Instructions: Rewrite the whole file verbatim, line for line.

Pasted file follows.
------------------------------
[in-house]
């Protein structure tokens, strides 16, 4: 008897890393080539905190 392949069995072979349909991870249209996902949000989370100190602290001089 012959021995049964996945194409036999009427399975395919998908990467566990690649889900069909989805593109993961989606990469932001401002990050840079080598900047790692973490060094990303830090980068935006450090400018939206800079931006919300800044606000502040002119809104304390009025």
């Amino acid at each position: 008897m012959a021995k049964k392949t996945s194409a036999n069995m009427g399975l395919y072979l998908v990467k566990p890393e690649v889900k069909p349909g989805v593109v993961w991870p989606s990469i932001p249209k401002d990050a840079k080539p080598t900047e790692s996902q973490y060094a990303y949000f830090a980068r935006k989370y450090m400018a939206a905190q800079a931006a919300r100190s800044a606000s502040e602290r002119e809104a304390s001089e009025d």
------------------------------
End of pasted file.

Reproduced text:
[in-house]
């Protein structure tokens, strides 16, 4: 008897890393080539905190 392949069995072979349909991870249209996902949000989370100190602290001089 012959021995049964996945194409036999009427399975395919998908990467566990690649889900069909989805593109993961989606990469932001401002990050840079080598900047790692973490060094990303830090980068935006450090400018939206800079931006919300800044606000502040002119809104304390009025």
């Amino acid at each position: 008897m012959a021995k049964k392949t996945s194409a036999n069995m009427g399975l395919y072979l998908v990467k566990p890393e690649v889900k069909p349909g989805v593109v993961w991870p989606s990469i932001p249209k401002d990050a840079k080539p080598t900047e790692s996902q973490y060094a990303y949000f830090a980068r935006k989370y450090m400018a939206a905190q800079a931006a919300r100190s800044a606000s502040e602290r002119e809104a304390s001089e009025d």